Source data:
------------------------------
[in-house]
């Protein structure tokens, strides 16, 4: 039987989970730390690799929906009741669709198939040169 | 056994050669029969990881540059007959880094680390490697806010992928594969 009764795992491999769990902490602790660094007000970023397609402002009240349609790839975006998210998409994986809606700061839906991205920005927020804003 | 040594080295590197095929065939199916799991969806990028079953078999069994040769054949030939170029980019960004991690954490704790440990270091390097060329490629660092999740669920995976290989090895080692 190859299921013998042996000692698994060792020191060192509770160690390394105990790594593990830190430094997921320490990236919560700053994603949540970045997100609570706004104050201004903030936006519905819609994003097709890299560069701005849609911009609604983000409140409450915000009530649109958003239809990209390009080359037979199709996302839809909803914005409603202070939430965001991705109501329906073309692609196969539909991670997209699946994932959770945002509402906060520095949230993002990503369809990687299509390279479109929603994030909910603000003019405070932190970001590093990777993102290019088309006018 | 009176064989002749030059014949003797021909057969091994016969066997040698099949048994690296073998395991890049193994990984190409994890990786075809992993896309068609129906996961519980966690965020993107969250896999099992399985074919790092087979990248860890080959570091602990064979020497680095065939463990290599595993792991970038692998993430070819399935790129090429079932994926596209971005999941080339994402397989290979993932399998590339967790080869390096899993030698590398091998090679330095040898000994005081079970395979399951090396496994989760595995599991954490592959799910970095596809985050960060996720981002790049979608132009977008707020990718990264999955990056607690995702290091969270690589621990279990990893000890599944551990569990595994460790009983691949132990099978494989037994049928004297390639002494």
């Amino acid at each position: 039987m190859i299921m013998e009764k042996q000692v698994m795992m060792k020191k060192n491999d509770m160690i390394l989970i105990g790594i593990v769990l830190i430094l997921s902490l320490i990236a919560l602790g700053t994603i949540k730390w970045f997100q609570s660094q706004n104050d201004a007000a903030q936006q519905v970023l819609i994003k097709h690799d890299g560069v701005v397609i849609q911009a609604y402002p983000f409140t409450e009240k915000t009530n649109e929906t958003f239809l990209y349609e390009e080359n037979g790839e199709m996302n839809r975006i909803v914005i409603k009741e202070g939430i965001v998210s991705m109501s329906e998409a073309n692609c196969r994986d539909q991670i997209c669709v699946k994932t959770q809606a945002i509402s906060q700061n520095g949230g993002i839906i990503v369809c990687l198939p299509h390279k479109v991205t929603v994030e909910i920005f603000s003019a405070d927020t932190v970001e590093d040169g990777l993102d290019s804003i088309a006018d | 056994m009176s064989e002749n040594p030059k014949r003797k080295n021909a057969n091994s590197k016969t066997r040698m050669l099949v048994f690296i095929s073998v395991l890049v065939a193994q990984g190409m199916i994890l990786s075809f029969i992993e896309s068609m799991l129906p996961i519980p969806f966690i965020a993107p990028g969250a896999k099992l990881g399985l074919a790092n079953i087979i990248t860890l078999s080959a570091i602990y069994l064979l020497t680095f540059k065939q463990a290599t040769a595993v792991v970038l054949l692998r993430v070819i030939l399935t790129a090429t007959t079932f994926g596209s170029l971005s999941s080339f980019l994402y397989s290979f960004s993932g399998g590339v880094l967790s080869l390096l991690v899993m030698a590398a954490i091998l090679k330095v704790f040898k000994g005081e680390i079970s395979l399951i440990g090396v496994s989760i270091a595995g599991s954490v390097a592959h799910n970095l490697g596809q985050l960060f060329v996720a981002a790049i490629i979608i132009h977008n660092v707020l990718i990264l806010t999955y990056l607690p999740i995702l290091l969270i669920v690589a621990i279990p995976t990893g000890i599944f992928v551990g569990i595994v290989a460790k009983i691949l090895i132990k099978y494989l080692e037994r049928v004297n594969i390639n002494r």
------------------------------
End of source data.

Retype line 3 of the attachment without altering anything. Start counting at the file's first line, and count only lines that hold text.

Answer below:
């Amino acid at each position: 039987m190859i299921m013998e009764k042996q000692v698994m795992m060792k020191k060192n491999d509770m160690i390394l989970i105990g790594i593990v769990l830190i430094l997921s902490l320490i990236a919560l602790g700053t994603i949540k730390w970045f997100q609570s660094q706004n104050d201004a007000a903030q936006q519905v970023l819609i994003k097709h690799d890299g560069v701005v397609i849609q911009a609604y402002p983000f409140t409450e009240k915000t009530n649109e929906t958003f239809l990209y349609e390009e080359n037979g790839e199709m996302n839809r975006i909803v914005i409603k009741e202070g939430i965001v998210s991705m109501s329906e998409a073309n692609c196969r994986d539909q991670i997209c669709v699946k994932t959770q809606a945002i509402s906060q700061n520095g949230g993002i839906i990503v369809c990687l198939p299509h390279k479109v991205t929603v994030e909910i920005f603000s003019a405070d927020t932190v970001e590093d040169g990777l993102d290019s804003i088309a006018d | 056994m009176s064989e002749n040594p030059k014949r003797k080295n021909a057969n091994s590197k016969t066997r040698m050669l099949v048994f690296i095929s073998v395991l890049v065939a193994q990984g190409m199916i994890l990786s075809f029969i992993e896309s068609m799991l129906p996961i519980p969806f966690i965020a993107p990028g969250a896999k099992l990881g399985l074919a790092n079953i087979i990248t860890l078999s080959a570091i602990y069994l064979l020497t680095f540059k065939q463990a290599t040769a595993v792991v970038l054949l692998r993430v070819i030939l399935t790129a090429t007959t079932f994926g596209s170029l971005s999941s080339f980019l994402y397989s290979f960004s993932g399998g590339v880094l967790s080869l390096l991690v899993m030698a590398a954490i091998l090679k330095v704790f040898k000994g005081e680390i079970s395979l399951i440990g090396v496994s989760i270091a595995g599991s954490v390097a592959h799910n970095l490697g596809q985050l960060f060329v996720a981002a790049i490629i979608i132009h977008n660092v707020l990718i990264l806010t999955y990056l607690p999740i995702l290091l969270i669920v690589a621990i279990p995976t990893g000890i599944f992928v551990g569990i595994v290989a460790k009983i691949l090895i132990k099978y494989l080692e037994r049928v004297n594969i390639n002494r």